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Their teams come first for these two standout runners

Despite competing in a sport heavily weighted toward individual performance, Renae Neale and Lee Stephens know the team is the thing.

Neale, from Zephyrhills High, and Stephens, from Land O'Lakes, are the premier runners on their respective cross country teams _ teams that will need to improve some on their finishes this season if they are to advance through the playoffs that begin Saturday with district meets.

Even if the teams do not, Neale, in the Class 4A, District 6 meet at Central, and Stephens, in the Class 5A, District 4 meet at Lakeland Jenkins, should advance as individuals.

Their status, however, hasn't stopped the seniors from making sure their interests match those of their teammates.

"My goal is to get my team to the state meet," said Stephens, the Sunshine Athletic Conference champion. "If my team is not doing well, it affects me."

Said Neale, third in the conference meet: "I'm hoping the team will qualify. I think we can do it, but we'll have to work hard and work together."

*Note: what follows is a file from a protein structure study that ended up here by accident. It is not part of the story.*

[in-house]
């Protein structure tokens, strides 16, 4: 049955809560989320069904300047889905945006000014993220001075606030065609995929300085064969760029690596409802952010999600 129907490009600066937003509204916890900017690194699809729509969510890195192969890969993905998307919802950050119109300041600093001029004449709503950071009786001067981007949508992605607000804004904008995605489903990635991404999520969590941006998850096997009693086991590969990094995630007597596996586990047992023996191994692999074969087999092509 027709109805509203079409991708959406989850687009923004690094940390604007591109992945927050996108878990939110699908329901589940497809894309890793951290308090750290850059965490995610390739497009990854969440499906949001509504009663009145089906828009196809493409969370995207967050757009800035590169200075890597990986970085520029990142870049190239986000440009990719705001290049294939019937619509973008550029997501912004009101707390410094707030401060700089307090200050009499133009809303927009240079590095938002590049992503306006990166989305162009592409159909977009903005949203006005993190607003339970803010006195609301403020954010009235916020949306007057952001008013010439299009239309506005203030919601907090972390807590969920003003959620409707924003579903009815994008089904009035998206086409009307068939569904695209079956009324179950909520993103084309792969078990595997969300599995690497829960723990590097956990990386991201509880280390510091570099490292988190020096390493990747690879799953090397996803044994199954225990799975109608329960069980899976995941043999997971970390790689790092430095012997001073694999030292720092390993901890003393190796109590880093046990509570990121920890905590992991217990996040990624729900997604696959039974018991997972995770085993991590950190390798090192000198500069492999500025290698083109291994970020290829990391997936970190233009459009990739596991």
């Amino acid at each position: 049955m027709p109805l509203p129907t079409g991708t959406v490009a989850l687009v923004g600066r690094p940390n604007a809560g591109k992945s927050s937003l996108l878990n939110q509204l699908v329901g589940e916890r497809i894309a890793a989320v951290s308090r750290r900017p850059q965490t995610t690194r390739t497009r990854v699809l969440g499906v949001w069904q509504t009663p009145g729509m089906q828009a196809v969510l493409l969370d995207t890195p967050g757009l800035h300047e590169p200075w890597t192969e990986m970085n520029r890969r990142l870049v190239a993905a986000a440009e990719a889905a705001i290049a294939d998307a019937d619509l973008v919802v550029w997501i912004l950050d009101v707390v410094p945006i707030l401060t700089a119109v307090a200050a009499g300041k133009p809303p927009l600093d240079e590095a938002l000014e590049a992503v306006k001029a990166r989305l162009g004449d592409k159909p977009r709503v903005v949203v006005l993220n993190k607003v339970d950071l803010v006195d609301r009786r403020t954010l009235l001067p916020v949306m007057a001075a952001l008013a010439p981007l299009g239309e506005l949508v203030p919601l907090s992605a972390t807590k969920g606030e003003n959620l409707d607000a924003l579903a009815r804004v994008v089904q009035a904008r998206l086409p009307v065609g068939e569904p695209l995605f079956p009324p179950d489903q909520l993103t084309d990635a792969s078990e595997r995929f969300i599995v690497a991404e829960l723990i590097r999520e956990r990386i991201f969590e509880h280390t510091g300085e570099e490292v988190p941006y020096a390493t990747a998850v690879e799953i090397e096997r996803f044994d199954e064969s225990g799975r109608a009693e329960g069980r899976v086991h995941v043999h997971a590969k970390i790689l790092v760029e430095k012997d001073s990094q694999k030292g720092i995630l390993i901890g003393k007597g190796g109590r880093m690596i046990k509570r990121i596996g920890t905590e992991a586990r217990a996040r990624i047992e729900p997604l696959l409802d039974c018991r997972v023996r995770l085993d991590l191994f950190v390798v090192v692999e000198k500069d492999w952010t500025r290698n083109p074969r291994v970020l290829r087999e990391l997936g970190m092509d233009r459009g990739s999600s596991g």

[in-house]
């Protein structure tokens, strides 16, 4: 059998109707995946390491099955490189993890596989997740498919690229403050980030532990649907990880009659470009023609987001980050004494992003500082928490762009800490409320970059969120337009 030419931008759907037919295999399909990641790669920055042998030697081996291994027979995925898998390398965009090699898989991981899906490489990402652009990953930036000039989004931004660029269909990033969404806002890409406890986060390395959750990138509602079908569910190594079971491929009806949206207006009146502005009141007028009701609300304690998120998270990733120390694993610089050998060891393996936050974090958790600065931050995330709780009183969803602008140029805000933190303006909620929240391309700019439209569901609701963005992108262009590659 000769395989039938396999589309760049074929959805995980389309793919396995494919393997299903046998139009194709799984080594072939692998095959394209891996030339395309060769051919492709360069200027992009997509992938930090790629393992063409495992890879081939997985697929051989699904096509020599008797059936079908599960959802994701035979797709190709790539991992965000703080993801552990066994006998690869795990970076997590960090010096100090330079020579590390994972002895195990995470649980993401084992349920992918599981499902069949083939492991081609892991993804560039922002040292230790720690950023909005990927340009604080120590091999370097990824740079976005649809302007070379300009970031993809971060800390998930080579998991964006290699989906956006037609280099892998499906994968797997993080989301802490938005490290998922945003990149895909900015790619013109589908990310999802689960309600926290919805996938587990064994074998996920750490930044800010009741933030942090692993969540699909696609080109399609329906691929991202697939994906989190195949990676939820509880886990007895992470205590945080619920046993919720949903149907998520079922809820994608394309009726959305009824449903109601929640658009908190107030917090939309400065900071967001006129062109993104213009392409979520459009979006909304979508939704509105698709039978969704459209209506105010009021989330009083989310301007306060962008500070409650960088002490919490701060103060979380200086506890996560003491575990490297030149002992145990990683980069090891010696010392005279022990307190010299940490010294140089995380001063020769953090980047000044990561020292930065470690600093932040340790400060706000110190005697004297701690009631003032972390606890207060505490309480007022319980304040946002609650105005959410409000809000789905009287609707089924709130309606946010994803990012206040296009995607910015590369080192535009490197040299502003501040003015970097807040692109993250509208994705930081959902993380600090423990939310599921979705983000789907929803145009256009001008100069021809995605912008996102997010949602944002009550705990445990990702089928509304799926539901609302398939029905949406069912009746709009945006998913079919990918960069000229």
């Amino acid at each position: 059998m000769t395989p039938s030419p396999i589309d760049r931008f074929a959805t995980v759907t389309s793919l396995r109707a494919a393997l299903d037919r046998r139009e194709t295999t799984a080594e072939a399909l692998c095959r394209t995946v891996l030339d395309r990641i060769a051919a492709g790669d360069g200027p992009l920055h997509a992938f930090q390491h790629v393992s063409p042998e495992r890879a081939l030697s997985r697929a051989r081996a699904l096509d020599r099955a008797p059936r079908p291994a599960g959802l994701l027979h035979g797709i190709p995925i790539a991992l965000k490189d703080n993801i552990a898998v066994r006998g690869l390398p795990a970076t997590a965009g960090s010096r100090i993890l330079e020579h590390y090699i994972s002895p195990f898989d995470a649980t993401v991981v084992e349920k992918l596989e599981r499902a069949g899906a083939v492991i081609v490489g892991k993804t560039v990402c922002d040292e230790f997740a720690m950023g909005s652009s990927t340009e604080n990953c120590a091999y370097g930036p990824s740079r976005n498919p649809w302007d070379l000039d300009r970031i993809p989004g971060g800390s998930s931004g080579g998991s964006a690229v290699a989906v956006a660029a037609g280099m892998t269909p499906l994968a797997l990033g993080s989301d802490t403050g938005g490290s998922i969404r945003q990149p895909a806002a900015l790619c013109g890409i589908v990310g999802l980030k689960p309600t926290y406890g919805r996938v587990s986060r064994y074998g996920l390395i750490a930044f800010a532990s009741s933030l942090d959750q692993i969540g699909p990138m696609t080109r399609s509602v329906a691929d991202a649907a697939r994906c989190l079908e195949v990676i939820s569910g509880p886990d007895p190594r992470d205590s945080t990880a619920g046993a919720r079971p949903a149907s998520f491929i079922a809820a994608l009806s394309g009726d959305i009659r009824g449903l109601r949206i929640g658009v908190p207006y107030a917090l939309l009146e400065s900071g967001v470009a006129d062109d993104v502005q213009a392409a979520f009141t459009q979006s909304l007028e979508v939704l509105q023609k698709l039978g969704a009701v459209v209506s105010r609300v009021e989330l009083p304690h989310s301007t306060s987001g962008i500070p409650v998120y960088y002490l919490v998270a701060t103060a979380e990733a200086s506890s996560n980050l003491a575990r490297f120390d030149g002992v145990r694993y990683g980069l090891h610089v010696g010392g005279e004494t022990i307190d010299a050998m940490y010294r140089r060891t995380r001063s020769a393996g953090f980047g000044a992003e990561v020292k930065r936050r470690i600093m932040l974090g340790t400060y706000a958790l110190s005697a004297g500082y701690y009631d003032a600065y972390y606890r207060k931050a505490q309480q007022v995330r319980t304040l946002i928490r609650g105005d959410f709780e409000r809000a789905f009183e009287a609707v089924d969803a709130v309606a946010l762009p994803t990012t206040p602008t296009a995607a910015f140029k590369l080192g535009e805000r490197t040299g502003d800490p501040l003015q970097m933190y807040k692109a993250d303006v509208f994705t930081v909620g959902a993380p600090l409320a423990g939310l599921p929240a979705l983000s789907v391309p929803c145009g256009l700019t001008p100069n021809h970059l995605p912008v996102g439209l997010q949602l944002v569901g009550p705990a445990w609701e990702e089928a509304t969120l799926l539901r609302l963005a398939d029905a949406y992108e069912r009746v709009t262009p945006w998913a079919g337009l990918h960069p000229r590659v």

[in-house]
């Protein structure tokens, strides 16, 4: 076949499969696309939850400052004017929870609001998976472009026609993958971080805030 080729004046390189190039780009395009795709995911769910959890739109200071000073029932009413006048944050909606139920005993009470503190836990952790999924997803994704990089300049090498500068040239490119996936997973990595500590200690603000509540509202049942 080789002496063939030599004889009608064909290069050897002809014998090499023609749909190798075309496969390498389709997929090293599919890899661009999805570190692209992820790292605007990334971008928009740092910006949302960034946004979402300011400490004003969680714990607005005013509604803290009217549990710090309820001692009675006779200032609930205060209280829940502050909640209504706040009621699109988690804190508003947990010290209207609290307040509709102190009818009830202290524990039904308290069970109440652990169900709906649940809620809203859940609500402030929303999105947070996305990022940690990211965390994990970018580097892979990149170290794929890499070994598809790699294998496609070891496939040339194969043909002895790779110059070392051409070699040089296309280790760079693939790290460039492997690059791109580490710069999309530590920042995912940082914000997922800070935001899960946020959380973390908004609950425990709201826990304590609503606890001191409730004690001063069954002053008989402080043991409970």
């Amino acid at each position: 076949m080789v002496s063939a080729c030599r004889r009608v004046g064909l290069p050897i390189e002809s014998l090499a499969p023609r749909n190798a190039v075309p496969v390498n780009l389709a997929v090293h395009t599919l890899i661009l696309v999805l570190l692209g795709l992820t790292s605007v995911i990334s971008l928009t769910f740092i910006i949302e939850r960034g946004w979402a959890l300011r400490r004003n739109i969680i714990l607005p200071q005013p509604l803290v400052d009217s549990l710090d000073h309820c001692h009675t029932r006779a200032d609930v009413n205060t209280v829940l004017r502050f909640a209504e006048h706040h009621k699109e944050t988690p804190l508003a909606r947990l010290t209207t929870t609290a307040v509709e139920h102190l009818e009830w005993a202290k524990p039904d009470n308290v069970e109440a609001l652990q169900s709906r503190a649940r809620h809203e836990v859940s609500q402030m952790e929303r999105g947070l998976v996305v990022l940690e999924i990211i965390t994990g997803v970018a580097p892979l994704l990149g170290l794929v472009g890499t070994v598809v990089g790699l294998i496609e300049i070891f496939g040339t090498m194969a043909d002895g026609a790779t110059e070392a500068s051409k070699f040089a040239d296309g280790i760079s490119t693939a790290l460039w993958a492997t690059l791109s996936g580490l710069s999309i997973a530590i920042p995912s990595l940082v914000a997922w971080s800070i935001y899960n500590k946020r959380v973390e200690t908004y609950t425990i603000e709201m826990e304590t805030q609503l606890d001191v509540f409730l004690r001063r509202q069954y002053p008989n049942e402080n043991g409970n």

How do runners work together? You'd be surprised.

Neale has a spaghetti dinner planned tonight for the team. She's also fashioning hair ribbons in the school colors of orange and black. Then there is Neale's grandmother, who will occasionally blow an air horn as the race progresses, the distinctive sound acting as encouragement for the Zephyrhills girls.

Stephens' handiwork isn't as obvious. He said he likes to lead by example. But he also keeps tabs on his teammates' physical health, and makes sure they are focused mentally. Once they got together to watch Rocky III.

He'll train specifically with different runners, concentrating on speed work with one, distance with another. In that way, both he and his teammates benefit.

"I feel like it's my responsibility as team leader to get better times," Stephens said.

"He said from the beginning of the year his goal was to get the team to state," Land O'Lakes coach Kris Keppel said. "But he's also focused on himself. It's a little bit of both."

And that's exactly how an elite runner must think.

Though Neale and her teammates shout encouragement to each other during a race, Neale must keep her own pace. "It's better for the team if I come in third instead of fifth," she said.

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